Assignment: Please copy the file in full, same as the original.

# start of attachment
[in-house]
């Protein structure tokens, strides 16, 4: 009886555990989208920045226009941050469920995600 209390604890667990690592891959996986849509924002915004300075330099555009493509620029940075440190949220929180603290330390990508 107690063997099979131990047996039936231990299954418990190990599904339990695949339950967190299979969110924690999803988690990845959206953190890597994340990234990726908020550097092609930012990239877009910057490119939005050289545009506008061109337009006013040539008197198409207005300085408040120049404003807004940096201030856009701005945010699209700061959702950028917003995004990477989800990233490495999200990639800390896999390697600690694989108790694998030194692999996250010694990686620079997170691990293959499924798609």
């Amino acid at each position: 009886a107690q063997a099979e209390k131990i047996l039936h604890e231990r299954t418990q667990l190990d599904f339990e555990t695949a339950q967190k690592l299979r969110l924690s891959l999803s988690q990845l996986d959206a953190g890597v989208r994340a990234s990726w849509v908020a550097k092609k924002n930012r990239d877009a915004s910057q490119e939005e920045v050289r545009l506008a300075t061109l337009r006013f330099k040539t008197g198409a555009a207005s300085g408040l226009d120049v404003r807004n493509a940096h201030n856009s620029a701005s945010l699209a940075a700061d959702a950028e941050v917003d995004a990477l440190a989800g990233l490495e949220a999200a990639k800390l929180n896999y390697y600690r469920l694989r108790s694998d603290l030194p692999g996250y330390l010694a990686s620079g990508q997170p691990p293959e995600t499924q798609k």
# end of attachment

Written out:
[in-house]
């Protein structure tokens, strides 16, 4: 009886555990989208920045226009941050469920995600 209390604890667990690592891959996986849509924002915004300075330099555009493509620029940075440190949220929180603290330390990508 107690063997099979131990047996039936231990299954418990190990599904339990695949339950967190299979969110924690999803988690990845959206953190890597994340990234990726908020550097092609930012990239877009910057490119939005050289545009506008061109337009006013040539008197198409207005300085408040120049404003807004940096201030856009701005945010699209700061959702950028917003995004990477989800990233490495999200990639800390896999390697600690694989108790694998030194692999996250010694990686620079997170691990293959499924798609």
């Amino acid at each position: 009886a107690q063997a099979e209390k131990i047996l039936h604890e231990r299954t418990q667990l190990d599904f339990e555990t695949a339950q967190k690592l299979r969110l924690s891959l999803s988690q990845l996986d959206a953190g890597v989208r994340a990234s990726w849509v908020a550097k092609k924002n930012r990239d877009a915004s910057q490119e939005e920045v050289r545009l506008a300075t061109l337009r006013f330099k040539t008197g198409a555009a207005s300085g408040l226009d120049v404003r807004n493509a940096h201030n856009s620029a701005s945010l699209a940075a700061d959702a950028e941050v917003d995004a990477l440190a989800g990233l490495e949220a999200a990639k800390l929180n896999y390697y600690r469920l694989r108790s694998d603290l030194p692999g996250y330390l010694a990686s620079g990508q997170p691990p293959e995600t499924q798609k």